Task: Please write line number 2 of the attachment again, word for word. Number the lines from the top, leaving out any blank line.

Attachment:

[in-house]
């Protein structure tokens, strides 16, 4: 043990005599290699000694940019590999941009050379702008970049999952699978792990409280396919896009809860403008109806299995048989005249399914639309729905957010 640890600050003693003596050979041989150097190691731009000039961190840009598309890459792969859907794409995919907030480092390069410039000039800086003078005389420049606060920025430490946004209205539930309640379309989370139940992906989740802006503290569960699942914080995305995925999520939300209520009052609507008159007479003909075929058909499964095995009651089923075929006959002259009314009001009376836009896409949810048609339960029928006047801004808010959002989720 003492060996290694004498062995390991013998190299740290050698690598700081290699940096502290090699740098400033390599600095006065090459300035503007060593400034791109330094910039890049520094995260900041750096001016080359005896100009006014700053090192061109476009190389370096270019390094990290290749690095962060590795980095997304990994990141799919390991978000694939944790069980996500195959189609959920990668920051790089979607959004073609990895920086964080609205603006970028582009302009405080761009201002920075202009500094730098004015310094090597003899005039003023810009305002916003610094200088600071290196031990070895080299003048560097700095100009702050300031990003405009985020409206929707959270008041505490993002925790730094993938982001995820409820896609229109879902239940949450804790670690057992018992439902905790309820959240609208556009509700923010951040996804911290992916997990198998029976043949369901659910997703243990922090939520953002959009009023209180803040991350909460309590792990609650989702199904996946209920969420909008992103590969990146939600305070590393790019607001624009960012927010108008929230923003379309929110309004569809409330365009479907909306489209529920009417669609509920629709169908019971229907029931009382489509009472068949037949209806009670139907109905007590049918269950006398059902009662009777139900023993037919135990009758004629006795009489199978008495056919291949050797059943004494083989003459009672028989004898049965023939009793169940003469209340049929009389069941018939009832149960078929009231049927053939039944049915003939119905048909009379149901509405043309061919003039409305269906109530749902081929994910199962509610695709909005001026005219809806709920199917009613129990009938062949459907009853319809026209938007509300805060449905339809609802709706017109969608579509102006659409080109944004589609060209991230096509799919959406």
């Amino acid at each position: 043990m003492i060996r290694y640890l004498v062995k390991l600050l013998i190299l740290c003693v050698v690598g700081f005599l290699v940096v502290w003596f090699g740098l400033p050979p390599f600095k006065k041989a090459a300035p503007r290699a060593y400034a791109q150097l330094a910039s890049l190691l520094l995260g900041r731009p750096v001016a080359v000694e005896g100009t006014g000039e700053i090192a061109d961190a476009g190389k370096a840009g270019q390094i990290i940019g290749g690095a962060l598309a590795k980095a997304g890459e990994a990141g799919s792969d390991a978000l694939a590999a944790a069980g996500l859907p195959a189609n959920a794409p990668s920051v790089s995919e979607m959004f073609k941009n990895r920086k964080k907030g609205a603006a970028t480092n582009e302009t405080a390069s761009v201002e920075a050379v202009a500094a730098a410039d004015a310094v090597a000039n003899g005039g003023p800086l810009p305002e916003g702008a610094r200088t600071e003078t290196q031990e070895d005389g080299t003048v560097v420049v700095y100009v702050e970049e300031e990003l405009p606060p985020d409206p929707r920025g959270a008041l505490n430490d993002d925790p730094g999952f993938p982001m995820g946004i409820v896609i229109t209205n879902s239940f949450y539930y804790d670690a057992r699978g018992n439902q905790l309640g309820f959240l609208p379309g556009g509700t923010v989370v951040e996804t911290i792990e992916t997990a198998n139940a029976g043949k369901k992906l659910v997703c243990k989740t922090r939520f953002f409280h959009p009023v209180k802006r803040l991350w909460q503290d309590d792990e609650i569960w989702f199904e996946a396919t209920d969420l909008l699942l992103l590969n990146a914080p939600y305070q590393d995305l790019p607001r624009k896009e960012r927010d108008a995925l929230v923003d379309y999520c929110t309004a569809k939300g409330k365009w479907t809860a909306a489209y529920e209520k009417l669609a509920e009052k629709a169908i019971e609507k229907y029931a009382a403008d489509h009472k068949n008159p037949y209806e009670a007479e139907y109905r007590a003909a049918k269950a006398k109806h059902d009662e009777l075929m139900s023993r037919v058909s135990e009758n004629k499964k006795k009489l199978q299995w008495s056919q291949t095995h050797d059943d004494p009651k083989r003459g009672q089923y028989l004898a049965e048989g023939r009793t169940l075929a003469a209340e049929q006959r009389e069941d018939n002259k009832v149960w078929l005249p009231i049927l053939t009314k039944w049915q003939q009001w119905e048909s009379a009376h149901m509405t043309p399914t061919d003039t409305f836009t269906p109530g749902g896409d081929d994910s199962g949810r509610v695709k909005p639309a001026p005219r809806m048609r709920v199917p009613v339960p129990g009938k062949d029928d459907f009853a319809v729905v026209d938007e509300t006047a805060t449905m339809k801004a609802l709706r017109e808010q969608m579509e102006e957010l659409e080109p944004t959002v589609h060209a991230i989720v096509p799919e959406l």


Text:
């Protein structure tokens, strides 16, 4: 043990005599290699000694940019590999941009050379702008970049999952699978792990409280396919896009809860403008109806299995048989005249399914639309729905957010 640890600050003693003596050979041989150097190691731009000039961190840009598309890459792969859907794409995919907030480092390069410039000039800086003078005389420049606060920025430490946004209205539930309640379309989370139940992906989740802006503290569960699942914080995305995925999520939300209520009052609507008159007479003909075929058909499964095995009651089923075929006959002259009314009001009376836009896409949810048609339960029928006047801004808010959002989720 003492060996290694004498062995390991013998190299740290050698690598700081290699940096502290090699740098400033390599600095006065090459300035503007060593400034791109330094910039890049520094995260900041750096001016080359005896100009006014700053090192061109476009190389370096270019390094990290290749690095962060590795980095997304990994990141799919390991978000694939944790069980996500195959189609959920990668920051790089979607959004073609990895920086964080609205603006970028582009302009405080761009201002920075202009500094730098004015310094090597003899005039003023810009305002916003610094200088600071290196031990070895080299003048560097700095100009702050300031990003405009985020409206929707959270008041505490993002925790730094993938982001995820409820896609229109879902239940949450804790670690057992018992439902905790309820959240609208556009509700923010951040996804911290992916997990198998029976043949369901659910997703243990922090939520953002959009009023209180803040991350909460309590792990609650989702199904996946209920969420909008992103590969990146939600305070590393790019607001624009960012927010108008929230923003379309929110309004569809409330365009479907909306489209529920009417669609509920629709169908019971229907029931009382489509009472068949037949209806009670139907109905007590049918269950006398059902009662009777139900023993037919135990009758004629006795009489199978008495056919291949050797059943004494083989003459009672028989004898049965023939009793169940003469209340049929009389069941018939009832149960078929009231049927053939039944049915003939119905048909009379149901509405043309061919003039409305269906109530749902081929994910199962509610695709909005001026005219809806709920199917009613129990009938062949459907009853319809026209938007509300805060449905339809609802709706017109969608579509102006659409080109944004589609060209991230096509799919959406």